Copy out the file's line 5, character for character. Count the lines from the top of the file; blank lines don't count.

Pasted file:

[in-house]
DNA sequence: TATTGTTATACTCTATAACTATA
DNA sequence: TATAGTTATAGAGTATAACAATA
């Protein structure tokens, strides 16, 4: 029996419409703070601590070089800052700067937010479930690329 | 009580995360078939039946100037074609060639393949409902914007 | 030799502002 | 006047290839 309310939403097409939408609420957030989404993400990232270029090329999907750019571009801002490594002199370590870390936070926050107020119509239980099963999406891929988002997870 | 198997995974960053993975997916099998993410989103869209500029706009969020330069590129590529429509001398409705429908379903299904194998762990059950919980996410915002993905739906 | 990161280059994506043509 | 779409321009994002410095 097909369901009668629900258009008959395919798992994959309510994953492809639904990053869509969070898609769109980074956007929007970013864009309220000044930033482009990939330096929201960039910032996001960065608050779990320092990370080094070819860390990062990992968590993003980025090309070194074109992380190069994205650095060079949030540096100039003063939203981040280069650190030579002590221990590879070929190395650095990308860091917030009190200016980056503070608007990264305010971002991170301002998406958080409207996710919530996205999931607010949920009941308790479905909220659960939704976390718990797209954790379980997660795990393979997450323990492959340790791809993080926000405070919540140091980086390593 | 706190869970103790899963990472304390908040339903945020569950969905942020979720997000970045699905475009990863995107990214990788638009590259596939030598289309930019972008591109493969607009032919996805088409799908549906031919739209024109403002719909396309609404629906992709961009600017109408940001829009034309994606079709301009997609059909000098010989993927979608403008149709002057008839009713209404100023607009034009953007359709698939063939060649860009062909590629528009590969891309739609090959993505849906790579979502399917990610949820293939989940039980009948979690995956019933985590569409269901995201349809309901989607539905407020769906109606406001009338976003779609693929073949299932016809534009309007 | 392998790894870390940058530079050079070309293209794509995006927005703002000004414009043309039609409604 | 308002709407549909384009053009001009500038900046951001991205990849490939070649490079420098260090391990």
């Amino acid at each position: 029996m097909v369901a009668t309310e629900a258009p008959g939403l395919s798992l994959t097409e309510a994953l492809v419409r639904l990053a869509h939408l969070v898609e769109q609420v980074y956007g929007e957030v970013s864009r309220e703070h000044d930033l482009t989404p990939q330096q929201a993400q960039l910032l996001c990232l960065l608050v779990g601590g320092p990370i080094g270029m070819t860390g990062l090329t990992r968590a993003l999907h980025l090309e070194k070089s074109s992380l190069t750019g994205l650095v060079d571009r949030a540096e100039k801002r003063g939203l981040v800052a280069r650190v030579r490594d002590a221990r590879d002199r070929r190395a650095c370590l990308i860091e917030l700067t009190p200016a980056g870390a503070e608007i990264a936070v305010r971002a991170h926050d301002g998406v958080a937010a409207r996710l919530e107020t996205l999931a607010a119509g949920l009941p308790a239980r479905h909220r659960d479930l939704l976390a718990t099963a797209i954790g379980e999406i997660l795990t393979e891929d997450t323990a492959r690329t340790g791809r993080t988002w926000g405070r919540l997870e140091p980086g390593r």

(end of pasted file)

């Amino acid at each position: 029996m097909v369901a009668t309310e629900a258009p008959g939403l395919s798992l994959t097409e309510a994953l492809v419409r639904l990053a869509h939408l969070v898609e769109q609420v980074y956007g929007e957030v970013s864009r309220e703070h000044d930033l482009t989404p990939q330096q929201a993400q960039l910032l996001c990232l960065l608050v779990g601590g320092p990370i080094g270029m070819t860390g990062l090329t990992r968590a993003l999907h980025l090309e070194k070089s074109s992380l190069t750019g994205l650095v060079d571009r949030a540096e100039k801002r003063g939203l981040v800052a280069r650190v030579r490594d002590a221990r590879d002199r070929r190395a650095c370590l990308i860091e917030l700067t009190p200016a980056g870390a503070e608007i990264a936070v305010r971002a991170h926050d301002g998406v958080a937010a409207r996710l919530e107020t996205l999931a607010a119509g949920l009941p308790a239980r479905h909220r659960d479930l939704l976390a718990t099963a797209i954790g379980e999406i997660l795990t393979e891929d997450t323990a492959r690329t340790g791809r993080t988002w926000g405070r919540l997870e140091p980086g390593r």